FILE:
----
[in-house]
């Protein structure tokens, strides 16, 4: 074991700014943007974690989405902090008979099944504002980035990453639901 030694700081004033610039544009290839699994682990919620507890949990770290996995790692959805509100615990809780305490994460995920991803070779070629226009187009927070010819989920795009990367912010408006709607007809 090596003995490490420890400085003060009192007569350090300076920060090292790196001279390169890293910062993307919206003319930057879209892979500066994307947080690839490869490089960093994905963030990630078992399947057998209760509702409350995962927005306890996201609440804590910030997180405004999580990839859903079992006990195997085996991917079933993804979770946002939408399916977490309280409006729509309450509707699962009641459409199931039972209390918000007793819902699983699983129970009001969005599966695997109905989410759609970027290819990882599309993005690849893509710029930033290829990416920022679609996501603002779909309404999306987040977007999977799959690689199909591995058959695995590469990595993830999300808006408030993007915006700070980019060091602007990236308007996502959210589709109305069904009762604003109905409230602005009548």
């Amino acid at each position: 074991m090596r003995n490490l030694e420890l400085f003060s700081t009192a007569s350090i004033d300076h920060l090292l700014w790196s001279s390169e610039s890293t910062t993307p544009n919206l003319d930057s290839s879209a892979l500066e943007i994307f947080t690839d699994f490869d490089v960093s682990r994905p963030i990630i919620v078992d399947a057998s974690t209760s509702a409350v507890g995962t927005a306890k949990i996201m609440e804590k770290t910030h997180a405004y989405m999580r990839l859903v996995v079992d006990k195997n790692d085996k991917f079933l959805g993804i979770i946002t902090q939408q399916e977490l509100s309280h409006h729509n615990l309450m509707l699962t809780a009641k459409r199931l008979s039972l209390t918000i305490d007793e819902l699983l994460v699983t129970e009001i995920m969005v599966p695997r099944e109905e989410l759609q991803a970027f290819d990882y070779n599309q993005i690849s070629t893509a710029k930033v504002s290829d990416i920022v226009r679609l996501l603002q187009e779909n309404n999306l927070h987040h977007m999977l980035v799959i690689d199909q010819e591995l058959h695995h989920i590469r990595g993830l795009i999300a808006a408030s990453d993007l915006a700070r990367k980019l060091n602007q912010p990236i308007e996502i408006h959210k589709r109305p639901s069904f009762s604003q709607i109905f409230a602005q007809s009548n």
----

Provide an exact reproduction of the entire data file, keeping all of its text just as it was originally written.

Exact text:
[in-house]
């Protein structure tokens, strides 16, 4: 074991700014943007974690989405902090008979099944504002980035990453639901 030694700081004033610039544009290839699994682990919620507890949990770290996995790692959805509100615990809780305490994460995920991803070779070629226009187009927070010819989920795009990367912010408006709607007809 090596003995490490420890400085003060009192007569350090300076920060090292790196001279390169890293910062993307919206003319930057879209892979500066994307947080690839490869490089960093994905963030990630078992399947057998209760509702409350995962927005306890996201609440804590910030997180405004999580990839859903079992006990195997085996991917079933993804979770946002939408399916977490309280409006729509309450509707699962009641459409199931039972209390918000007793819902699983699983129970009001969005599966695997109905989410759609970027290819990882599309993005690849893509710029930033290829990416920022679609996501603002779909309404999306987040977007999977799959690689199909591995058959695995590469990595993830999300808006408030993007915006700070980019060091602007990236308007996502959210589709109305069904009762604003109905409230602005009548």
């Amino acid at each position: 074991m090596r003995n490490l030694e420890l400085f003060s700081t009192a007569s350090i004033d300076h920060l090292l700014w790196s001279s390169e610039s890293t910062t993307p544009n919206l003319d930057s290839s879209a892979l500066e943007i994307f947080t690839d699994f490869d490089v960093s682990r994905p963030i990630i919620v078992d399947a057998s974690t209760s509702a409350v507890g995962t927005a306890k949990i996201m609440e804590k770290t910030h997180a405004y989405m999580r990839l859903v996995v079992d006990k195997n790692d085996k991917f079933l959805g993804i979770i946002t902090q939408q399916e977490l509100s309280h409006h729509n615990l309450m509707l699962t809780a009641k459409r199931l008979s039972l209390t918000i305490d007793e819902l699983l994460v699983t129970e009001i995920m969005v599966p695997r099944e109905e989410l759609q991803a970027f290819d990882y070779n599309q993005i690849s070629t893509a710029k930033v504002s290829d990416i920022v226009r679609l996501l603002q187009e779909n309404n999306l927070h987040h977007m999977l980035v799959i690689d199909q010819e591995l058959h695995h989920i590469r990595g993830l795009i999300a808006a408030s990453d993007l915006a700070r990367k980019l060091n602007q912010p990236i308007e996502i408006h959210k589709r109305p639901s069904f009762s604003q709607i109905f409230a602005q007809s009548n």